Guess we can add "divorce court judge" to the many jobs of Gary Bettman.
Tampa Bay Lightning owners Oren Koules and Len Barrie are scheduled to meet with Bettman today, and the St. Pete Times reports that the intent is for the commissioner to "determine which one of them will have the authority to make decisions for the franchise."
Koules and Barrie will no doubt sit on separate couches, claim they want to do what's best for the kids, and ensure everyone that they don't hate each other, over the deafening sound of grinding teeth ...
Koules and Barrie have long denied any hint of boardroom brawling. They have talked and acted as if they are moving in unison, and dismiss anyone who suggests otherwise as a misguided critic. Yet numerous people inside the organization and around the Tampa Bay business community have painted a much different portrait of the ownership group during recent interviews with Times beat writer Damian Cristodero.
They tell stories of various indiscretions, some minor and some serious, in the offices of the St. Pete Times Forum. They hint at money woes and personality clashes. They suggest this is a franchise in disarray, and one whose brand is being devalued in the eyes of fans and sponsors.
And so, as embarrassing as it might seem to have the commissioner of the league playing peacemaker between millionaires, the time is right. This is an opportunity to get turned back in a proper direction.
This should be the moment that Bettman hands control to Barrie.
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The real pisser in this situation is the apparent failure of Koules, whom I have respect for as a marketer and whose out-of-the-box thinking was something I felt could benefit the League.
For whatever the reason, he went from the man behind "Saw" to a horror show in the owner's suite.
The way John Romano of the Times puts it, Koules is the man responsible for the smoldering mess that is the Lightning, having made more of the day-to-day decisions than his estranged partner. His rumored plans for the team, from the Times:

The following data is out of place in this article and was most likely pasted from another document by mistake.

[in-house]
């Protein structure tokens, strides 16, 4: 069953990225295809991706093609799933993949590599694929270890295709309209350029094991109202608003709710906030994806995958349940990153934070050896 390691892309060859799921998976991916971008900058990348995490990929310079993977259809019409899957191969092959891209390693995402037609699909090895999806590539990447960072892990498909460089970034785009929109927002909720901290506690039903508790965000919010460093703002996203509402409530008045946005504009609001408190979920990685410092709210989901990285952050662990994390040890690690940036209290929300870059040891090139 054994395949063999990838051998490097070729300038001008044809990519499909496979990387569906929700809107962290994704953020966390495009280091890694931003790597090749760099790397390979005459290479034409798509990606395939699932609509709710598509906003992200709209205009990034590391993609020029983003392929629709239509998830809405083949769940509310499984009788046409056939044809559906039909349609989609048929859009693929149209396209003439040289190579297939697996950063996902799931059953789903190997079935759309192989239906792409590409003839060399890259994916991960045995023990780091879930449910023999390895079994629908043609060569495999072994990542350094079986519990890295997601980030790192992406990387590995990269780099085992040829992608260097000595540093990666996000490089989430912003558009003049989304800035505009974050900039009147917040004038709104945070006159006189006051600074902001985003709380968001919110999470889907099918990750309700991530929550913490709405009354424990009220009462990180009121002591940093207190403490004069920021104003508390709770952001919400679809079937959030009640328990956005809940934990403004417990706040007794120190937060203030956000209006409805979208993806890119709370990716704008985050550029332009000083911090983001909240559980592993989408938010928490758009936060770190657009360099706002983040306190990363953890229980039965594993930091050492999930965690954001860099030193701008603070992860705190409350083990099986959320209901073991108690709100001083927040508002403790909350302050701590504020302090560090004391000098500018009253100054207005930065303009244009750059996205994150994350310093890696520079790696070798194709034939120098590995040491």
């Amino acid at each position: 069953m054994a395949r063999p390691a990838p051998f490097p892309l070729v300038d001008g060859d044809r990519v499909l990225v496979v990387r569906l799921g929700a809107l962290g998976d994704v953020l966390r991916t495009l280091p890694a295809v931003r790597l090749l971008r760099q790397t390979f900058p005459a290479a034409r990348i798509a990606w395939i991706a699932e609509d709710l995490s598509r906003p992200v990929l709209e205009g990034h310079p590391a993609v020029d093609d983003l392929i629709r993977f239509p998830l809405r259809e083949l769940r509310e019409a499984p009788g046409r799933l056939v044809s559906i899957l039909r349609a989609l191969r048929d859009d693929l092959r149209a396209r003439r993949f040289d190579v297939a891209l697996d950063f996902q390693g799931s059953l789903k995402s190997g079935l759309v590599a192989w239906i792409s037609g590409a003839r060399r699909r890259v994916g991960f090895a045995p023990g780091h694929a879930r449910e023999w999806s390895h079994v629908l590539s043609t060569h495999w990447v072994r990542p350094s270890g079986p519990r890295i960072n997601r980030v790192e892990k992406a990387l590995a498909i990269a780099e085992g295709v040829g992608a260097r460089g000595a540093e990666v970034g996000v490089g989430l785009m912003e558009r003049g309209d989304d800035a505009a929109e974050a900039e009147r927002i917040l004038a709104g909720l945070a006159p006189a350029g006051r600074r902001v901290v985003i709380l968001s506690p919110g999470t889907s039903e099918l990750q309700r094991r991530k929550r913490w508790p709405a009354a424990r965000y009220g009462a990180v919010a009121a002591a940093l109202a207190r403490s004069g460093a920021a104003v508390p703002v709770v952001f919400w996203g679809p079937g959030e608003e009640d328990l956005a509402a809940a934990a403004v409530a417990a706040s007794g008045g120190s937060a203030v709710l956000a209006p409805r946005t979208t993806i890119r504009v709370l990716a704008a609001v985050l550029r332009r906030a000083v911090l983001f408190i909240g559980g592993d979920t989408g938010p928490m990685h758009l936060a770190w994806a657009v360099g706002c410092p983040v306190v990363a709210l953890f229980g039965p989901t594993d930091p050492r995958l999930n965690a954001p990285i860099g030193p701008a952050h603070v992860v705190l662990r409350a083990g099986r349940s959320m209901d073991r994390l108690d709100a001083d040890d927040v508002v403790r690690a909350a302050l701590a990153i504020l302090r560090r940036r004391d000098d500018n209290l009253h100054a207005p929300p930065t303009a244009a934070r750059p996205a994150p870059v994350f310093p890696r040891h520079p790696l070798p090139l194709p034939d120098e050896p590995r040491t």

The talk is that Koules wants to keep Lawton as GM, wants to trade Lecavalier to get out from under his $85 million contract and wants to pare the payroll to the low $40 million range. Barrie is not as solidly behind Lawton, wants to build around Lecavalier and is in favor of signing some free agents to get the payroll closer to $50 million.
Of the two courses, Barrie's plan is the one with the best chance of rescuing the team in the long run. Vincent Lecavalier is a remarkable player, a franchise cornerstone; unless the franchise is now destitute (and lord knows that's a rumor flying around the hockey world right now), Lecavalier is the guy who build around and not the guy you trade for building blocks.
Unless, of course, he wants out ...
Mirtle smelled a rat with this ownership group before a single game was played, and we had our usual back-and-forth about it. My take at the time wasn't that Koules and Barrie were a surefire success, but rather that prejudging their ownership was unfair: "Let's give Koules and Barrie a chance to flop before we kick sand in their face."
Now the team's ridiculous owners are headed to the principal's office to sort out their differences, and the outcome of that business will determine the Lightning's course in the near term. But you have to worry about the franchise's financial health given we've heard so much about how underfunded it is even with both Koules and Barrie at the helm, and on the ice, there's little reason for optimism depending on how free agency goes.
Regardless of Bettman's decision, this very well could be the next NHL franchise put into bankruptcy - and not in the distant future - and it could also very well be the fourth target for Jim Balsillie's crack legal team.
It's been a textbook example of how not to run a sports franchise, and there aren't a lot of positives for the few, proud remaining fans. It could get uglier before it gets better, and we've already seen a heavy dose of ugly in Tampa Bay.
This story triggered the Balsillie Reflex for both Mirtle and the Toronto Sun, which is expected. It's also a separate issue from another point Mirtle makes, which is that this franchise could very well end up in bankruptcy. It's possible, based on several rumblings we've heard.
The sad truth is that these morons have managed to ruin the brand in the span of a year, to the point where attendance has plummeted and a Canadian financial planner is calling the market "a disaster" ... as well as contraction bait.
It shouldn't come to that. Tampa Bay isn't Phoenix in any way, shape or form. It isn't a failing market based on demographics, consumer base or other factors like location of the arena.
It's a hockey town with dedicated fans that have been unfortunately jaded by blundering ownership. You know, sort of like Chicago was for a while.
Like Jon and Kate said last night on their train-wreck of a reality show: You just have to do what's best for the family. With this divorce in Tampa, the Lightning may be able to let the healing begin.